Back East NSAA

Back East NSAA

Postby Tom400CFI on 02 Feb 2014, 21:43

Anyone going to be at the EAST NSAA Show?

Phat Cat?
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Re: Back East NSAA

Postby Canadianbombar on 17 Feb 2014, 17:06

East?? Where are you now Tom?
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Re: Back East NSAA

Postby Tom400CFI on 22 Feb 2014, 20:37

Mount Snow! :)
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Re: Back East NSAA

Postby admin on 22 Feb 2014, 22:51

Tom400CFI wrote:Mount Snow! :)


That's a bit of a change, eh? Not to derail the thread too much, but I'd be curious to hear your thoughts on how eastern grooming operations differs from the Rockies. I made the opposite move, East to West. Everything seems so easy out here! No more zamboni-on-ice nights, no 3 foot dumps of sleet/wet snow, no major freeze-thaw cycles, no rain... it's almost too easy. So just wondering what you think heading from West to East.
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Re: Back East NSAA

Postby Tom400CFI on 23 Feb 2014, 22:24

Well...it's different. But not in the ways that you're talking about (so much). Yeah, there is more rain, freeze/thaw...but we had that where I was out west too. What I see that is the biggest problem is:
1. Attracting good ops due to low pay and lack of "panache"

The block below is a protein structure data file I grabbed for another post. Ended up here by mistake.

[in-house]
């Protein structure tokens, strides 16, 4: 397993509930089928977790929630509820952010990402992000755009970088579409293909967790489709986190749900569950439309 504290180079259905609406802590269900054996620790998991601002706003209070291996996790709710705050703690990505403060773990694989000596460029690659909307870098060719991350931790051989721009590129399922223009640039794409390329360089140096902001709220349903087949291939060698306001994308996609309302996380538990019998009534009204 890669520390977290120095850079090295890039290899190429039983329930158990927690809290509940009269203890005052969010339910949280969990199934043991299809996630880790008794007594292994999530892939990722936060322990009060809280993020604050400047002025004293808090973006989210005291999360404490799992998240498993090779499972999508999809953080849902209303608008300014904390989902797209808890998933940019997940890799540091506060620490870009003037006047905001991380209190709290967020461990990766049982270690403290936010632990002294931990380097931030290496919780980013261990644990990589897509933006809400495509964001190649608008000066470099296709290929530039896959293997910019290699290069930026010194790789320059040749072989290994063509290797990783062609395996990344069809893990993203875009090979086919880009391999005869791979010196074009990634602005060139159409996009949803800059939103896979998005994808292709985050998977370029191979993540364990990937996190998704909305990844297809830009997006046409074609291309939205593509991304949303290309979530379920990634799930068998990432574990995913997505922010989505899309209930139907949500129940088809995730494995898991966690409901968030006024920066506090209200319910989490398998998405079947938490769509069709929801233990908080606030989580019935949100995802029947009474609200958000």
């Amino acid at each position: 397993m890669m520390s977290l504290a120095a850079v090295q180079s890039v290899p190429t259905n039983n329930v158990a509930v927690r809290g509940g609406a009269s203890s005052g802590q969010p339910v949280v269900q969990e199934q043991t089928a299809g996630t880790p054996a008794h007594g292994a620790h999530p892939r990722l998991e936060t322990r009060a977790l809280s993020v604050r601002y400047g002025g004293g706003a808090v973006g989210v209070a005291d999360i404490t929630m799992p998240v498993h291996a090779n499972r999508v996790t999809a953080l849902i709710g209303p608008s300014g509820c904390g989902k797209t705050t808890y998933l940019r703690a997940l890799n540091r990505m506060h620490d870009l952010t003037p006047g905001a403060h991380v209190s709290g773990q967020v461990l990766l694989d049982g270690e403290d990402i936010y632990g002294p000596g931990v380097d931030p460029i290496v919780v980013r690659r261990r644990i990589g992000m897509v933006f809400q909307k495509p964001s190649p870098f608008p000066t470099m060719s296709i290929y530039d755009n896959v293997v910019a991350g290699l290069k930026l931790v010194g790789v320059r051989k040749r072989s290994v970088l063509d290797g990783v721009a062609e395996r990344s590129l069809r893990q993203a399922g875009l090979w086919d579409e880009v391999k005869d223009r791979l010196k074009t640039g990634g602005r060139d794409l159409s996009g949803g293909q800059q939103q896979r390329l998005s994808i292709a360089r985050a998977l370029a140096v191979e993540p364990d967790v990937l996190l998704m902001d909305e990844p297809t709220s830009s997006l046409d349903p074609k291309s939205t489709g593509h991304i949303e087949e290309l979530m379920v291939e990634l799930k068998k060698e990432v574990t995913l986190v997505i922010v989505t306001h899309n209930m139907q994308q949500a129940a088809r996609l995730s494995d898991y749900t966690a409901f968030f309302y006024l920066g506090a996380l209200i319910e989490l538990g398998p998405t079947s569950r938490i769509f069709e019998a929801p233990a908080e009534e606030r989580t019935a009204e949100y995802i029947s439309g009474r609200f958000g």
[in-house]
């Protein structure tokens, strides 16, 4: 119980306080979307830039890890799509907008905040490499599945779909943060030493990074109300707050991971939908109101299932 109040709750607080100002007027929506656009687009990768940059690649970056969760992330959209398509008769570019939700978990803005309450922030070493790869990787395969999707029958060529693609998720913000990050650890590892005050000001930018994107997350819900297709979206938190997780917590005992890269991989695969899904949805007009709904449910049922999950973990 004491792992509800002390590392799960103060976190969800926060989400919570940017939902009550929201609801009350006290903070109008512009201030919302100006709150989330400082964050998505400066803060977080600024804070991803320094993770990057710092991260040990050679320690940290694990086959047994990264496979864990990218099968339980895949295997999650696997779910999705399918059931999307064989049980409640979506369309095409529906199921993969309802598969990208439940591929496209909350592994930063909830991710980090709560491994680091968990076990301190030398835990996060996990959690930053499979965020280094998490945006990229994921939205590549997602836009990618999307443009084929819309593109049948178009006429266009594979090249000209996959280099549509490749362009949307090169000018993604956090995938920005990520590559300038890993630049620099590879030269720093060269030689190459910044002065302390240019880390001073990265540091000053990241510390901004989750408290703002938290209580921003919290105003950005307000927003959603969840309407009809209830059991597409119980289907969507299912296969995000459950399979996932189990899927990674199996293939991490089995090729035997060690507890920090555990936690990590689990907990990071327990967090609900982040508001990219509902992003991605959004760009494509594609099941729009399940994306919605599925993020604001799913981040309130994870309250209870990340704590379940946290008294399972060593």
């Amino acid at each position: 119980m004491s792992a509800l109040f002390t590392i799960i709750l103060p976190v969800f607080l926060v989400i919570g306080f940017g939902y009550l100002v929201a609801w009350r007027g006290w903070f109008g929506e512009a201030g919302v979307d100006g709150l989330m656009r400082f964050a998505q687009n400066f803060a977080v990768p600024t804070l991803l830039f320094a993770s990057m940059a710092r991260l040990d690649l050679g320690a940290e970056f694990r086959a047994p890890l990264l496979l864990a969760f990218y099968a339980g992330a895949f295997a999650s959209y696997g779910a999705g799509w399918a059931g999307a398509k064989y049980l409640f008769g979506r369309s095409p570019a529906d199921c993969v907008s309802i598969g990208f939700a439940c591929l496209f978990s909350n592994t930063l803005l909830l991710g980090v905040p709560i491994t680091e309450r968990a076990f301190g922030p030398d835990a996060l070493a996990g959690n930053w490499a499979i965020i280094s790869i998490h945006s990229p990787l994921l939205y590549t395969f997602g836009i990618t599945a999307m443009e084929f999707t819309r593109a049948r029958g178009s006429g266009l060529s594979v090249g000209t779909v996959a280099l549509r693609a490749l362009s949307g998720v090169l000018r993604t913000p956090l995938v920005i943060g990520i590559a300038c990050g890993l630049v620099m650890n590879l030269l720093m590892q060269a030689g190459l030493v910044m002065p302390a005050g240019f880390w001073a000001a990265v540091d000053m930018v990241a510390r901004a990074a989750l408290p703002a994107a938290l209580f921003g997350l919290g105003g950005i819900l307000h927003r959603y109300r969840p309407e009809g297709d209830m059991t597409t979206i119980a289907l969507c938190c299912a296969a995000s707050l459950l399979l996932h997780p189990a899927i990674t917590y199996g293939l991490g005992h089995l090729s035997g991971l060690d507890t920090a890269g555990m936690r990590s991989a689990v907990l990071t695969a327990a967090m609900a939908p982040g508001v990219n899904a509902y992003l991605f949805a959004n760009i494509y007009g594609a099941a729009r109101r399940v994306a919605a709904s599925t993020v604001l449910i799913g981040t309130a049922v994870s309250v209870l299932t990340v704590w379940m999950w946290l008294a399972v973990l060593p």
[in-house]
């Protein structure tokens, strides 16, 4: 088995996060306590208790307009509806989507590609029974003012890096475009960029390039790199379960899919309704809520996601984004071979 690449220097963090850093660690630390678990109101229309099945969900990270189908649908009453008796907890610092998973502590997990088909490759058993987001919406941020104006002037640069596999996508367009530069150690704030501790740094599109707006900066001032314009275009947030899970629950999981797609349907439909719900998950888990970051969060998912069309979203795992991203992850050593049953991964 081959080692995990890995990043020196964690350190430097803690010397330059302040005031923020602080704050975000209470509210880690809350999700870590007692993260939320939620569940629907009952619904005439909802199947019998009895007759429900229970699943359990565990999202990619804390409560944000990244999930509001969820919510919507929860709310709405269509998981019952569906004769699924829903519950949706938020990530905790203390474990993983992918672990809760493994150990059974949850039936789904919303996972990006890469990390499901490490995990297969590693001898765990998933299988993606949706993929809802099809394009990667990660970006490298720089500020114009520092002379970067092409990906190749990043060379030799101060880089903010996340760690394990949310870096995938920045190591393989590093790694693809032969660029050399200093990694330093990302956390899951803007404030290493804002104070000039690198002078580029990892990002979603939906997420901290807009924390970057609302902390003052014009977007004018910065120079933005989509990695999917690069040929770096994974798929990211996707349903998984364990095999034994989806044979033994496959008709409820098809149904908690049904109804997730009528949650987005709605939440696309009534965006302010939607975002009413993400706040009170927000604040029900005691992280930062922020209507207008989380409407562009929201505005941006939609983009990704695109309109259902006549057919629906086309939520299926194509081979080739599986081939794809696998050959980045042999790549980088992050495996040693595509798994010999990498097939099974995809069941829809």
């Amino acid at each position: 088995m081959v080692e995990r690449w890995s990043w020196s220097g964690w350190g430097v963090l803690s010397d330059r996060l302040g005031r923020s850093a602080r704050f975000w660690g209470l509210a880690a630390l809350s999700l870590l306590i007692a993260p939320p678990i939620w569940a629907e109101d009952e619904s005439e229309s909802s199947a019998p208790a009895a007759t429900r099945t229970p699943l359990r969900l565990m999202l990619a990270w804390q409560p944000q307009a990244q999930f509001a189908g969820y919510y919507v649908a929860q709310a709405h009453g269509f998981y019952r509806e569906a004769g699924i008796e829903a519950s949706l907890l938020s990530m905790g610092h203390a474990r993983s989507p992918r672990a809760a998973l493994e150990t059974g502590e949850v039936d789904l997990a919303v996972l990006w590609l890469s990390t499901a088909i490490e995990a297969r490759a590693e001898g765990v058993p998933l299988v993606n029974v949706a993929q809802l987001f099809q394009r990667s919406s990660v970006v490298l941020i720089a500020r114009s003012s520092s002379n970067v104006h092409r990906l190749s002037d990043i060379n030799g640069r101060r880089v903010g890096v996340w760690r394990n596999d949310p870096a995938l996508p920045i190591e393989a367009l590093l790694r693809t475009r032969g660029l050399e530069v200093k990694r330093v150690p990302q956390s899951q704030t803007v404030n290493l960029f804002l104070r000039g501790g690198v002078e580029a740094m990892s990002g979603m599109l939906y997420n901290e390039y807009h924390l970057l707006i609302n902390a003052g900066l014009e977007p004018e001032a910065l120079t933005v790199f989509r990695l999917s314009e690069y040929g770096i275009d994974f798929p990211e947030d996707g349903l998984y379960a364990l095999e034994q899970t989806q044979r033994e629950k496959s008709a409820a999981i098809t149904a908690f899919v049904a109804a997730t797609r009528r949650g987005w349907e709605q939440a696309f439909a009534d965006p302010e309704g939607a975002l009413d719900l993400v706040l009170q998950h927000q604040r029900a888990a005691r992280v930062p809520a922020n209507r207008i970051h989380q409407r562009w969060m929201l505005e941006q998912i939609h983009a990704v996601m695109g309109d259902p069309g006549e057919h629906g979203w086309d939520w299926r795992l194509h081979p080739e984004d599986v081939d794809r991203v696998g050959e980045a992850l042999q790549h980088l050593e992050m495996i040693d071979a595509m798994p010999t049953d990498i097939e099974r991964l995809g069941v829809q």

2. Slopes getting slaughtered on BIG weekend days. Out west, we'd do 6k on a big day, and 3k on week days. Here, we do 11K+ on 500 acres. I don't care what you do to the snow surface at night...it's going to get creamed during a day like that.

I've experimented w/a renovator, and a lot of rebuilding, but the fact is, when you put 10k+ people down a hand full of runs...you're going to get ICE, where ever you are. That's my take away, so far.


BTW: I've been wanting to tell you that I'm impressed by your write up in the last issue of SAM. Nice piece!
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Re: Back East NSAA

Postby admin on 23 Feb 2014, 23:51

Tom400CFI wrote:Well...it's different. But not in the ways that you're talking about (so much). Yeah, there is more rain, freeze/thaw...but we had that where I was out west too. What I see that is the biggest problem is:
1. Attracting good ops due to low pay and lack of "panache"
2. Slopes getting slaughtered on BIG weekend days. Out west, we'd do 6k on a big day, and 3k on week days. Here, we do 11K+ on 500 acres. I don't care what you do to the snow surface at night...it's going to get creamed during a day like that.

I've experimented w/a renovator, and a lot of rebuilding, but the fact is, when you put 10k+ people down a hand full of runs...you're going to get ICE, where ever you are. That's my take away, so far.


Interesting... thanks for the input. Skier density is definitely a big difference.

BTW: I've been wanting to tell you that I'm impressed by your write up in the last issue of SAM. Nice piece!